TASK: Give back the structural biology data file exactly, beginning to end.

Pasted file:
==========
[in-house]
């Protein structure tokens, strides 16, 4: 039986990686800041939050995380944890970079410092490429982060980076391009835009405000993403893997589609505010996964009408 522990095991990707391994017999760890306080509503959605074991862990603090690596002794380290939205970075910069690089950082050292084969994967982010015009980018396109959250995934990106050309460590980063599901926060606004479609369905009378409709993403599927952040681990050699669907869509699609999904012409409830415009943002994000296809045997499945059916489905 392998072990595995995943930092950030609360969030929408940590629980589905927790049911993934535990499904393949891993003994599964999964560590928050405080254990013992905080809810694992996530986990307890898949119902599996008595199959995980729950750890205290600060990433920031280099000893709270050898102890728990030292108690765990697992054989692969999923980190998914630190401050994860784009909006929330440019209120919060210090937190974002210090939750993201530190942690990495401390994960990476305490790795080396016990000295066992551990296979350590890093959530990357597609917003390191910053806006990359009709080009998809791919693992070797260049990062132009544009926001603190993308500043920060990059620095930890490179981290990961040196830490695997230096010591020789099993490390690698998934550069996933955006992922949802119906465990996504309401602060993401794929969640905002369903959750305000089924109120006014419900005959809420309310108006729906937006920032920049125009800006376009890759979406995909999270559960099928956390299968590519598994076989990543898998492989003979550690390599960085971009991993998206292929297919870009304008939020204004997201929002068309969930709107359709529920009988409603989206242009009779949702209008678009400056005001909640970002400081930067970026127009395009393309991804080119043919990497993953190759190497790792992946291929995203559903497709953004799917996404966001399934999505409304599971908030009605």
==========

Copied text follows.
[in-house]
């Protein structure tokens, strides 16, 4: 039986990686800041939050995380944890970079410092490429982060980076391009835009405000993403893997589609505010996964009408 522990095991990707391994017999760890306080509503959605074991862990603090690596002794380290939205970075910069690089950082050292084969994967982010015009980018396109959250995934990106050309460590980063599901926060606004479609369905009378409709993403599927952040681990050699669907869509699609999904012409409830415009943002994000296809045997499945059916489905 392998072990595995995943930092950030609360969030929408940590629980589905927790049911993934535990499904393949891993003994599964999964560590928050405080254990013992905080809810694992996530986990307890898949119902599996008595199959995980729950750890205290600060990433920031280099000893709270050898102890728990030292108690765990697992054989692969999923980190998914630190401050994860784009909006929330440019209120919060210090937190974002210090939750993201530190942690990495401390994960990476305490790795080396016990000295066992551990296979350590890093959530990357597609917003390191910053806006990359009709080009998809791919693992070797260049990062132009544009926001603190993308500043920060990059620095930890490179981290990961040196830490695997230096010591020789099993490390690698998934550069996933955006992922949802119906465990996504309401602060993401794929969640905002369903959750305000089924109120006014419900005959809420309310108006729906937006920032920049125009800006376009890759979406995909999270559960099928956390299968590519598994076989990543898998492989003979550690390599960085971009991993998206292929297919870009304008939020204004997201929002068309969930709107359709529920009988409603989206242009009779949702209008678009400056005001909640970002400081930067970026127009395009393309991804080119043919990497993953190759190497790792992946291929995203559903497709953004799917996404966001399934999505409304599971908030009605």